MEDIA WATCH: NBC feels the agony of defeat over Olympic ratings

NBC paid dollars 705 million for the rights to broadcast the 2000 Olympic Games in Sydney. However, the network found itself in a quandary as it struggled to reach audiences. The ratings are reportedly the lowest in 32 years (Daily Variety, September 28).

NBC paid dollars 705 million for the rights to broadcast the 2000 Olympic Games in Sydney. However, the network found itself in a quandary as it struggled to reach audiences. The ratings are reportedly the lowest in 32 years (Daily Variety, September 28).

NBC paid dollars 705 million for the rights to broadcast the 2000 Olympic Games in Sydney. However, the network found itself in a quandary as it struggled to reach audiences. The ratings are reportedly the lowest in 32 years (Daily Variety, September 28).

CARMA International analyzed the coverage to learn what had gone wrong.

The media offered no shortage of reasons: the time change between Australia and the US; the fact that the summer Olympics are being held in the fall; too many melodramatic profiles of athletes, not enough coverage of events; results reported more quickly by competing media outlets; and a lackluster performance by American athletes. While disputing some of these reasons, NBC Sports VP Kevin Sullivan admitted 'an amazing confluence of events' had kept ratings from being higher (San Jose Mercury News, September 25).

The most frequently cited cause was NBC's decision to delay its broadcasts until prime time. In most cases, events were being broadcast at least 15 hours after medals had already been awarded. Thoughts expressed in The Hartford Courant (September 24) were typical of the coverage analyzed: 'NBC made a big mess for itself when executives decided not to broadcast the competitions live, but to run the tape during prime evening hours.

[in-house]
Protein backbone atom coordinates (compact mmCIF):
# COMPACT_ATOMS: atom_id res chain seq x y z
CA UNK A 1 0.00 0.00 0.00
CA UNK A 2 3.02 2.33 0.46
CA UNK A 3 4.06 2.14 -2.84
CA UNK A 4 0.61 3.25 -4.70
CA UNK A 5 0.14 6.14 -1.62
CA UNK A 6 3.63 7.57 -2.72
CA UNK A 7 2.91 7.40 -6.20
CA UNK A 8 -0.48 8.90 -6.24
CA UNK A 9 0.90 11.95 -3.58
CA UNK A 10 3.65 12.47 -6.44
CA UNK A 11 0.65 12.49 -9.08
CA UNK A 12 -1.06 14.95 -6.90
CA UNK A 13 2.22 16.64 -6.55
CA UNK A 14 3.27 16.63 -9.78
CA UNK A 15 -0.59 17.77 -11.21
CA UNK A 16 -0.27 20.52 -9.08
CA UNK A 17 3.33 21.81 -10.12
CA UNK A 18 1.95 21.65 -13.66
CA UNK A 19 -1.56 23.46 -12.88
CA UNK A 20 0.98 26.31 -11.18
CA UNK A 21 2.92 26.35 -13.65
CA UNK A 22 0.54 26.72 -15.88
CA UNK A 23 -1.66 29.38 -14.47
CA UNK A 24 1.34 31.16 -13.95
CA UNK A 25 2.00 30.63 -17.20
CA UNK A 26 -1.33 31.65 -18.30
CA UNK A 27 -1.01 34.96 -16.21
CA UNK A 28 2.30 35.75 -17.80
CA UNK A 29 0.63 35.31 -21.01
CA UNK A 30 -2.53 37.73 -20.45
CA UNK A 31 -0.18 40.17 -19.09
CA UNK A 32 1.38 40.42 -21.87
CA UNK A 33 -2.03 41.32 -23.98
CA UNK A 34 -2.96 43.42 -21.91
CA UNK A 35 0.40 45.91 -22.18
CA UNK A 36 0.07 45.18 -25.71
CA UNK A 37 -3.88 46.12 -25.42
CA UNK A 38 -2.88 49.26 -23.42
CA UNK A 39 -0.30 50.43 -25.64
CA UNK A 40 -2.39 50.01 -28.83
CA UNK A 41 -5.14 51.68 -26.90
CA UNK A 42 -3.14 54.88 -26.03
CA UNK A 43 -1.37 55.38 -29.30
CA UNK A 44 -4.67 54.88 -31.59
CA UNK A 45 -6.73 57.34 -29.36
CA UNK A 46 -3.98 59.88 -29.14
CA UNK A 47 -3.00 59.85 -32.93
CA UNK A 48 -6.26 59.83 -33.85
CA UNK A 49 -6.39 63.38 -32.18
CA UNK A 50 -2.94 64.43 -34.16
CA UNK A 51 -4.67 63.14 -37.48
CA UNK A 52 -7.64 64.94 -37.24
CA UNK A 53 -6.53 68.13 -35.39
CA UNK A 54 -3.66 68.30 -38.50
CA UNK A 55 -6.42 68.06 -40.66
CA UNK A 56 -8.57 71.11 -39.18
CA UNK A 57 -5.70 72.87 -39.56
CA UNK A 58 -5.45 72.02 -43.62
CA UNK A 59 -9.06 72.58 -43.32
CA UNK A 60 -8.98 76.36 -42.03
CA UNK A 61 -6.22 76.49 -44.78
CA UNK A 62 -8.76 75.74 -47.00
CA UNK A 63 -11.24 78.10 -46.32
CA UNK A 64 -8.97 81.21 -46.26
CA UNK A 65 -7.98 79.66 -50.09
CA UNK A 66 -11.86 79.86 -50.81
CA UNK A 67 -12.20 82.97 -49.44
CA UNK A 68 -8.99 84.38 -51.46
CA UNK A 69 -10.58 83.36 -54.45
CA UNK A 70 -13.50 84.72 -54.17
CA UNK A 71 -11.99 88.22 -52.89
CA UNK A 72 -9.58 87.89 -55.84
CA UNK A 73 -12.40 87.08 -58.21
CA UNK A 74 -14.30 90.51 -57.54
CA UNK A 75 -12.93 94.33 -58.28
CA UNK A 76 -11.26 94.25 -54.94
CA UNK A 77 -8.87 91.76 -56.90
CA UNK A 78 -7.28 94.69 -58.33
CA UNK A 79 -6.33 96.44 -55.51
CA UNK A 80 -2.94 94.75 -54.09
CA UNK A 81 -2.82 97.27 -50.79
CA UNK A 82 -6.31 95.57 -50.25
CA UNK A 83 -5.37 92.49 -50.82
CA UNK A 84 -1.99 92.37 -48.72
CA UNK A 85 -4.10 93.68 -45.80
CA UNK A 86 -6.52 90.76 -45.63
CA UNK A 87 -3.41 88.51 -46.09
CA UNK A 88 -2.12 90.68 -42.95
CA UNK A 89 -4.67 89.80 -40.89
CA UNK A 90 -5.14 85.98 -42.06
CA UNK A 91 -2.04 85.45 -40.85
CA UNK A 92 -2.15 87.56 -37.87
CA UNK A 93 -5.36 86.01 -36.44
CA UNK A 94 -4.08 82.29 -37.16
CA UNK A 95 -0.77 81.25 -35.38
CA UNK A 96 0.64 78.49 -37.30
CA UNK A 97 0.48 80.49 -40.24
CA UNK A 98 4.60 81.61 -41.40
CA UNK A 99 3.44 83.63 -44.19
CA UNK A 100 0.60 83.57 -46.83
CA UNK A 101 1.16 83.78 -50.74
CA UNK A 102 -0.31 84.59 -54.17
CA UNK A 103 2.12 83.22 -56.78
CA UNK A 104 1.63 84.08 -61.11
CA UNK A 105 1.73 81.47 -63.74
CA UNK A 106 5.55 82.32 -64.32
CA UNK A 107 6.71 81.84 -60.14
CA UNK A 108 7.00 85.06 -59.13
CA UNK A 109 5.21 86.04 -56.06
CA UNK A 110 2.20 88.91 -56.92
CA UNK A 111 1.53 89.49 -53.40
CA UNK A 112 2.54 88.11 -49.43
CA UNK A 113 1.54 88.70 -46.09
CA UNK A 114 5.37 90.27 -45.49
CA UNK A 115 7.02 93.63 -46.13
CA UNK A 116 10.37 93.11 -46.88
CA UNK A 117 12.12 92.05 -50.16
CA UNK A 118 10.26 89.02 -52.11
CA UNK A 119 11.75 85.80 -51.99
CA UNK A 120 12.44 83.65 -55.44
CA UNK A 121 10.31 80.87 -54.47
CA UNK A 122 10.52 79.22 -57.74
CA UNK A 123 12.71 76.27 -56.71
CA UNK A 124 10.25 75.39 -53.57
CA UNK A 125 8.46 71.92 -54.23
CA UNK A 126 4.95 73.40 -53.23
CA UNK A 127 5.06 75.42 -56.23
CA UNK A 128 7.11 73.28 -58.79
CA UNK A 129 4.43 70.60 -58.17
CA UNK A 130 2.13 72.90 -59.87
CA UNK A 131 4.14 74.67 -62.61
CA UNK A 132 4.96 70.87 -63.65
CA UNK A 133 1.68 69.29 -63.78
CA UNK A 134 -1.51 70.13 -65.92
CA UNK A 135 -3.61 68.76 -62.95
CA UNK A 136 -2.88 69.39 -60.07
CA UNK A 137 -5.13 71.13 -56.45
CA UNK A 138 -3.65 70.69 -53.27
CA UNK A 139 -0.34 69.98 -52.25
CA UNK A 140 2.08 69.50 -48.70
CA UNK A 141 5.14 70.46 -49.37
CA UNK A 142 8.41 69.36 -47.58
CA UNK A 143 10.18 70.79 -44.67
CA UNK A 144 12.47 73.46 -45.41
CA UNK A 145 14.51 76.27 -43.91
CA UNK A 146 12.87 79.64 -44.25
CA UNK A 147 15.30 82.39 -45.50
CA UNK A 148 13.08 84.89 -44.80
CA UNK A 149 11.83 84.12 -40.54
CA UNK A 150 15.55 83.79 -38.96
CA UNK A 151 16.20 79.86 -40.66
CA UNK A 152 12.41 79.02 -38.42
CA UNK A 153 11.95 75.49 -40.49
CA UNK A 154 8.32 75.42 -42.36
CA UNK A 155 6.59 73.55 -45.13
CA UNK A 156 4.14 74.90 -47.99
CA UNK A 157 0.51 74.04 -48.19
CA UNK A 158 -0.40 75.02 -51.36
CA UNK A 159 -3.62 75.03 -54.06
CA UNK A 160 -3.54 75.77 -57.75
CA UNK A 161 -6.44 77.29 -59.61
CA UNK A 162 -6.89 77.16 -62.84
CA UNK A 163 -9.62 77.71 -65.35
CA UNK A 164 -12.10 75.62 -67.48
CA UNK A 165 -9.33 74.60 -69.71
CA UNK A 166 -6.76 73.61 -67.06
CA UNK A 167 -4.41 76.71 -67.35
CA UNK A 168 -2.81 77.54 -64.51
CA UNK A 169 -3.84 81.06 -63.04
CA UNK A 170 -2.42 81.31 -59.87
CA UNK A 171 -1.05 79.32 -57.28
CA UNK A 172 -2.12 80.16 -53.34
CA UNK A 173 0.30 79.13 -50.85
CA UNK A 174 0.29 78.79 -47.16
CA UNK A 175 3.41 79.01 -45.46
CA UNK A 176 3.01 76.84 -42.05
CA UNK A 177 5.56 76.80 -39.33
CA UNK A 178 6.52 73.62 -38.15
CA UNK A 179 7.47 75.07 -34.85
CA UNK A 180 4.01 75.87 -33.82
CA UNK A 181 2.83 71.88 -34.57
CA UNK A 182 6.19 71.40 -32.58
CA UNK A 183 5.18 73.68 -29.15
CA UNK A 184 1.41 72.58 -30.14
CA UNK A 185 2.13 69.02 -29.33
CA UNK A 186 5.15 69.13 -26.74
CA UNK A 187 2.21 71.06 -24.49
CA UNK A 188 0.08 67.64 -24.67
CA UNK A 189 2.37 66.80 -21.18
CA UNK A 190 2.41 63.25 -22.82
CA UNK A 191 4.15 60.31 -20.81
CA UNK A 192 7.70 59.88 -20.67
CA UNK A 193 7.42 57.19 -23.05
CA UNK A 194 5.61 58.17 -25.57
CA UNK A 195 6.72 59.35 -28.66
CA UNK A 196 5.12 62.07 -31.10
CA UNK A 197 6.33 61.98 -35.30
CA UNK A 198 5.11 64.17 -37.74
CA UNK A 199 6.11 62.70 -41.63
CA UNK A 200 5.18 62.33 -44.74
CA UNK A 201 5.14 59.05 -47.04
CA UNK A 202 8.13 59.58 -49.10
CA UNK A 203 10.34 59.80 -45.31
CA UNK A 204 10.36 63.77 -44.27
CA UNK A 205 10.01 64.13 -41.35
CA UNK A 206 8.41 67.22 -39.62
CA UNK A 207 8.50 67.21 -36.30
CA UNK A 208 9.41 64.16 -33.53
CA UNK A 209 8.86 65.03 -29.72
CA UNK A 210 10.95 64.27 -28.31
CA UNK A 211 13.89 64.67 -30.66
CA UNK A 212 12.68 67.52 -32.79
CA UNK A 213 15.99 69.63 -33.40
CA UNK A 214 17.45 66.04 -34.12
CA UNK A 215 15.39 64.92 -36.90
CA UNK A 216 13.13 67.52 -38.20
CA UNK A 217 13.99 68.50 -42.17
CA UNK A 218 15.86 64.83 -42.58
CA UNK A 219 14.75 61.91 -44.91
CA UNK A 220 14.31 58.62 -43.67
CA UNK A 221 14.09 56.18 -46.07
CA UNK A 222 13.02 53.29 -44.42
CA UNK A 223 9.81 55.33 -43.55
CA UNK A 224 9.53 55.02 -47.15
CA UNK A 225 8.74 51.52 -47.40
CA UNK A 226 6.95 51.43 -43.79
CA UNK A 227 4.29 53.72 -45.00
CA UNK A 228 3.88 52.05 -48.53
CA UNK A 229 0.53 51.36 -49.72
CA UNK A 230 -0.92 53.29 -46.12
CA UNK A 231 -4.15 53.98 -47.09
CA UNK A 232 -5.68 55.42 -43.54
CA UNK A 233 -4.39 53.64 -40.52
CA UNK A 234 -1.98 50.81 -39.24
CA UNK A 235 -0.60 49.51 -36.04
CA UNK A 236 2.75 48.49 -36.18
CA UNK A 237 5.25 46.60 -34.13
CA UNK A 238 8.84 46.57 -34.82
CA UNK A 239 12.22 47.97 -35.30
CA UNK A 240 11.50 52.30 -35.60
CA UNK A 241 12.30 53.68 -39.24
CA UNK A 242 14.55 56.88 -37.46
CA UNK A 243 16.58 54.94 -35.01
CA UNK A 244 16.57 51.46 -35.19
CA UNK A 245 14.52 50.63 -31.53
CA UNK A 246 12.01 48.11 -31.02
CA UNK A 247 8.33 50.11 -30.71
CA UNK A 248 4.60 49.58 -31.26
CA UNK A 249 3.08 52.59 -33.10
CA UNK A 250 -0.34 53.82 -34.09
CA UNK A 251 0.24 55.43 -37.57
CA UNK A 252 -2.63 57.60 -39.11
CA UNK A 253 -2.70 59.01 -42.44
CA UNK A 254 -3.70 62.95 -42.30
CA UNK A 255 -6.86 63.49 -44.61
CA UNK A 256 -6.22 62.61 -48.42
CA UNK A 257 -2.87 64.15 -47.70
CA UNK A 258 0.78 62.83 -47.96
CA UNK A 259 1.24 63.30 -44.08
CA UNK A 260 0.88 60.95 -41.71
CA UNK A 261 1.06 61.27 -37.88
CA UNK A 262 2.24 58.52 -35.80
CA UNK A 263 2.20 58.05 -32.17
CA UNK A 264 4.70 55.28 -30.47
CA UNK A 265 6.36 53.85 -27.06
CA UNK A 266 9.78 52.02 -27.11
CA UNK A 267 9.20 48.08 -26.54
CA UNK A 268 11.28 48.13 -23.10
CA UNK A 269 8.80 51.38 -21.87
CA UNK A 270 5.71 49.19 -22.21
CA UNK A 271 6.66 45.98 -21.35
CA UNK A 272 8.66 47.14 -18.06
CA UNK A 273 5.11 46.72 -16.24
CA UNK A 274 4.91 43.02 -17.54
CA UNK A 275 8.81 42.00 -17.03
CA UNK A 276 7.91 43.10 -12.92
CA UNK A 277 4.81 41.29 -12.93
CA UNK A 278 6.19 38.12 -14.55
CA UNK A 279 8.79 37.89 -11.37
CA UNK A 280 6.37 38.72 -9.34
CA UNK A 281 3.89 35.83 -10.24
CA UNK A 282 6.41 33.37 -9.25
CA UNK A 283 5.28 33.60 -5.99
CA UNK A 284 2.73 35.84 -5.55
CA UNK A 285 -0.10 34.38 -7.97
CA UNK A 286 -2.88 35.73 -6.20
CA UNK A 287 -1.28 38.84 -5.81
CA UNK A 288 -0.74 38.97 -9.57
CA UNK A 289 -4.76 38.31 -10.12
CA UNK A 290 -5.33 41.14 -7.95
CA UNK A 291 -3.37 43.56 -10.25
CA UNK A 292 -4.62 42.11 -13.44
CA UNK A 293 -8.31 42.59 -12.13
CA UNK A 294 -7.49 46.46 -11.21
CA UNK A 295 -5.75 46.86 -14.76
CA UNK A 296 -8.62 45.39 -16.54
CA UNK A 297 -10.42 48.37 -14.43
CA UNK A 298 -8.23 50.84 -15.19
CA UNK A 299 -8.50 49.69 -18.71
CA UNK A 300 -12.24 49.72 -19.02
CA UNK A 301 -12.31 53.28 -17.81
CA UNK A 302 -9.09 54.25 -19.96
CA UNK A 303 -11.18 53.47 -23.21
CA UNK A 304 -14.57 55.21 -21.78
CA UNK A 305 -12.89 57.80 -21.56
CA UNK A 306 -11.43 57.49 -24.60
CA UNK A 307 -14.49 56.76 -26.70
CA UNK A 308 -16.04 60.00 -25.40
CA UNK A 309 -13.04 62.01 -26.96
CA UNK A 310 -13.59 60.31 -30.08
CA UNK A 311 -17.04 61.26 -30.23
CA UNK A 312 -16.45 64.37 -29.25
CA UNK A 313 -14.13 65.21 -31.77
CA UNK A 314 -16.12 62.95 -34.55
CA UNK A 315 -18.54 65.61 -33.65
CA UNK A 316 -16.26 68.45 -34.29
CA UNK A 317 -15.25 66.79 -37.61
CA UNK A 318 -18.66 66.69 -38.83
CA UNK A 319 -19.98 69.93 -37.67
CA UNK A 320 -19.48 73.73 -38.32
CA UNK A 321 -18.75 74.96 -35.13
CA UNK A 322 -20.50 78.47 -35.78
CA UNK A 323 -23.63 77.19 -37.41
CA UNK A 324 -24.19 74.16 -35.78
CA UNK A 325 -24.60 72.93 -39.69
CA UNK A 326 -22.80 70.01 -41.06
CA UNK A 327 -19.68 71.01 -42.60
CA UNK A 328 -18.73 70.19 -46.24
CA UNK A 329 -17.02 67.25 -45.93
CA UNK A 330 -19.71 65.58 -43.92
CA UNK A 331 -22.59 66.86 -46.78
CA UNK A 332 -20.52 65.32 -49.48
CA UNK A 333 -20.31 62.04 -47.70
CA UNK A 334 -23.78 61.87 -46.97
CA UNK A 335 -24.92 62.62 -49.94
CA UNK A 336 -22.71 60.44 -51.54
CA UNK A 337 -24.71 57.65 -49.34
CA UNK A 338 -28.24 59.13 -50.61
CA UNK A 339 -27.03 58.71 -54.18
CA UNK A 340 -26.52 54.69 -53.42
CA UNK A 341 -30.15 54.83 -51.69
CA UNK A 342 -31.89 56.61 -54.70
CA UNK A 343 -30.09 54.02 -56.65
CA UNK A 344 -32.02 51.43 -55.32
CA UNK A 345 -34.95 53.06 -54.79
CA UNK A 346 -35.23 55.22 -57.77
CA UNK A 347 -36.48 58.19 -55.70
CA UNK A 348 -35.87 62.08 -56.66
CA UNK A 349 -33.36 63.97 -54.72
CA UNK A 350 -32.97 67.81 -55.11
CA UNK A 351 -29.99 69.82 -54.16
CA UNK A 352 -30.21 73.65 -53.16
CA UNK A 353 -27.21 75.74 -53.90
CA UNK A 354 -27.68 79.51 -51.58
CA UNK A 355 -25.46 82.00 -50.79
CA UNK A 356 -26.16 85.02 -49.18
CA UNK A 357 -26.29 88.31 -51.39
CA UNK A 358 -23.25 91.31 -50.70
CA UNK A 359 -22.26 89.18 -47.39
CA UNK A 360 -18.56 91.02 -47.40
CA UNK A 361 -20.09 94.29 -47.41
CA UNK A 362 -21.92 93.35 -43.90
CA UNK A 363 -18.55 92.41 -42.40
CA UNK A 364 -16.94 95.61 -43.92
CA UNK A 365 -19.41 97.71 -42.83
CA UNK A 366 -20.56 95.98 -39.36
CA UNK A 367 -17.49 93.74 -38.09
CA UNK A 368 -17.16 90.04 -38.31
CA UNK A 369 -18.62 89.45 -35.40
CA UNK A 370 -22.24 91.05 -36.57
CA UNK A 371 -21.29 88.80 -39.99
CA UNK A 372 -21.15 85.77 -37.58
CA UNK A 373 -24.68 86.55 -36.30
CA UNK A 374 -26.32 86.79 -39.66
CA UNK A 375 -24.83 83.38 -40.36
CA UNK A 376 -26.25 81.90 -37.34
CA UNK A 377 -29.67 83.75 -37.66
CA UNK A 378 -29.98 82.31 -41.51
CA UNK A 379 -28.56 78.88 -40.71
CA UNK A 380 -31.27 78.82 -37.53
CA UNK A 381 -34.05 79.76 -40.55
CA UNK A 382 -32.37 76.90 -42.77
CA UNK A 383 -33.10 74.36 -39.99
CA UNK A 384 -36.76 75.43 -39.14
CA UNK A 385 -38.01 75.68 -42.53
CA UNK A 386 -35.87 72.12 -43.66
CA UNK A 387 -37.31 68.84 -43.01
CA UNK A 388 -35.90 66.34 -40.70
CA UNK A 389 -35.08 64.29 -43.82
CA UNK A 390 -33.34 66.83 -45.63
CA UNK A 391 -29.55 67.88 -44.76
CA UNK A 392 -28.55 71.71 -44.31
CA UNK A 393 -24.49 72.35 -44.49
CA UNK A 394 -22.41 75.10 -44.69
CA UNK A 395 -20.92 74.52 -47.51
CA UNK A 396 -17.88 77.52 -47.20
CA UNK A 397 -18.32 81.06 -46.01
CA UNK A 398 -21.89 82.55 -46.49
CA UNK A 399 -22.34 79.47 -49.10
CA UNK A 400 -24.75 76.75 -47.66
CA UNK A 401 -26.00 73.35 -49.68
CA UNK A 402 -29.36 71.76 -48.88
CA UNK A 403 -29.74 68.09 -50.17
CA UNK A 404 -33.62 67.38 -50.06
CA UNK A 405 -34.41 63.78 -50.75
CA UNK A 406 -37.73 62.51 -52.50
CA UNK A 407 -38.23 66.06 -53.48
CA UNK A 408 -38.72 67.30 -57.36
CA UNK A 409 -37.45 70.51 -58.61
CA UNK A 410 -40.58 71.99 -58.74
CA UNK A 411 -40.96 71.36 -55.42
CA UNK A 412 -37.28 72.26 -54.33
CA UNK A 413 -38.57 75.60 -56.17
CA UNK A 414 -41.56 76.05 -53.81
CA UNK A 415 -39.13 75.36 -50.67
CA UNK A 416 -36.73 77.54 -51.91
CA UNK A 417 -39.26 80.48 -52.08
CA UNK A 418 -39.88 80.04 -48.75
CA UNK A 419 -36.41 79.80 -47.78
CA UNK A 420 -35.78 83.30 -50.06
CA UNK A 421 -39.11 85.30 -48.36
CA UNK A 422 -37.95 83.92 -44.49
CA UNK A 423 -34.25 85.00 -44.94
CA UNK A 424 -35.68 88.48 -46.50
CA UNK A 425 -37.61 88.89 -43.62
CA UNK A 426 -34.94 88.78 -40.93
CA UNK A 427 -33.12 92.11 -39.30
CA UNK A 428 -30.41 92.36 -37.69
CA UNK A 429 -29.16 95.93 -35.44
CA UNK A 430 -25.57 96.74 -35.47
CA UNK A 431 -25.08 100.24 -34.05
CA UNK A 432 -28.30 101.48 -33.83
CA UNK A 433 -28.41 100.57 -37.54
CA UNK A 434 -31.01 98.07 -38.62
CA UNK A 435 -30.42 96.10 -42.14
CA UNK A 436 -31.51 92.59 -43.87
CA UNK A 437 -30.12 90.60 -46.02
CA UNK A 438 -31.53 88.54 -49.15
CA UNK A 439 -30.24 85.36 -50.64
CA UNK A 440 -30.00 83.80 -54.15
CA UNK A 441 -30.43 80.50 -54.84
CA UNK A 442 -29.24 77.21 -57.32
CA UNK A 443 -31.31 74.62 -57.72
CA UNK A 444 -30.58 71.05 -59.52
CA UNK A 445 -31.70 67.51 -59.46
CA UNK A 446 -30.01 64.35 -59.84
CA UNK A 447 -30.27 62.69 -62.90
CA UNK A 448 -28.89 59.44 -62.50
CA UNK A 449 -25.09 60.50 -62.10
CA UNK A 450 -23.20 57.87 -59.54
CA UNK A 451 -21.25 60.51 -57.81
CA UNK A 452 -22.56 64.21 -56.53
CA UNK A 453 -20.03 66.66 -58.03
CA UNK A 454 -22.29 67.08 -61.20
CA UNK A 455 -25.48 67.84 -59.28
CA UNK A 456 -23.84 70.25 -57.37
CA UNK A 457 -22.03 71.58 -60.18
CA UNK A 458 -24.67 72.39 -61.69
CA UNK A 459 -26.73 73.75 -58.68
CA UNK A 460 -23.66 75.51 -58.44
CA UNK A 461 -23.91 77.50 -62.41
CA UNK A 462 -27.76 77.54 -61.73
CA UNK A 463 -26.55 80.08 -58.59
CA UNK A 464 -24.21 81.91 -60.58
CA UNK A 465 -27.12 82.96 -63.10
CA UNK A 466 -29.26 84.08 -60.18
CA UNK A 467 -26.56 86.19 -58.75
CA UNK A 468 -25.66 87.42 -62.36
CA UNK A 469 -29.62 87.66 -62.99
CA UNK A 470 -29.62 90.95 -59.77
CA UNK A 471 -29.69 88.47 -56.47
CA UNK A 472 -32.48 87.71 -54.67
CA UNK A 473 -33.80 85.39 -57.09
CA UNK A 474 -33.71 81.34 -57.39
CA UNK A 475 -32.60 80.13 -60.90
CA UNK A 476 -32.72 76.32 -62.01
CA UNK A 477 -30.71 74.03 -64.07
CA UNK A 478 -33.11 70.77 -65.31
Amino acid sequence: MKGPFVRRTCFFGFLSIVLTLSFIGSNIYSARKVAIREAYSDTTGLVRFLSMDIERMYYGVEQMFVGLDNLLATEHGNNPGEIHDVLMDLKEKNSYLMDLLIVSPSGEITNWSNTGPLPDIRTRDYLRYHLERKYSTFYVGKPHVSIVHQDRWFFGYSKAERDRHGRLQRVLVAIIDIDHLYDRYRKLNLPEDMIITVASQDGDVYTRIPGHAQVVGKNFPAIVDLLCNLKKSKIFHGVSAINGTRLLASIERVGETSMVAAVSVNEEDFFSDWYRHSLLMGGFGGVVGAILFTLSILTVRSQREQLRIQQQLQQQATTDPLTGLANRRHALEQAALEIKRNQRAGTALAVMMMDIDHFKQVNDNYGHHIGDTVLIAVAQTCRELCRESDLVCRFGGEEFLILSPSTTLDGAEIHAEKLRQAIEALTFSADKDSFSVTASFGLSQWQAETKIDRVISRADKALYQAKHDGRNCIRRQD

By the time the coverage airs, most fans know the results.'

Some articles identified that the ratings were below what NBC had guaranteed its advertisers. The Los Angeles Times (September 28) reported that Nike was upset with the network: 'We're definitely disappointed. The fact that they're not delivering viewers is very much a financial concern for us.

We want commercial time down the line or we want our money back.'

Several articles provided coverage of NBC's attempts to rectify the situation by providing 'make-up' commercial time to advertisers. However, while this solution may resolve NBC's financial obligations, it did not appear to win over the media. Reacting to NBC's plans, Salt Lake City's Deseret News (September 27) wrote, 'If they have any more commercials than they already have, Bob Costas will have to say, 'We'll return to our commercials after this Olympic break.''

Some of the harshest criticism was directed at NBC Sports president Dick Ebersol. New York Daily News (September 24) commented, 'Perhaps the most interesting Olympic event ... is the spinning that Ebersol has done about ratings that weren't what he promised to his advertisers, or his own network.

No one forced NBC to present Sydney this way. Ebersol and his lieutenants have done it by choice.'

Ebersol defended himself and his decisions in Newsweek (October 2). He maintained that the delayed coverage was the right decision because there would be only a minuscule audience if the coverage were broadcast live.

'I don't have any doubt in my bones that airing these Olympics entirely on tape was the right thing to do,' he said.

For NBC, the Sydney Olympics appears to have been a financial disappointment and a public relations disaster. The network would do well to learn from the experience; it has already spent dollars 3 billion for the broadcast rights to the next four Summer and Winter Games.

- Evaluation and analysis by CARMA International. Media Watch can be found at www.carma.com.



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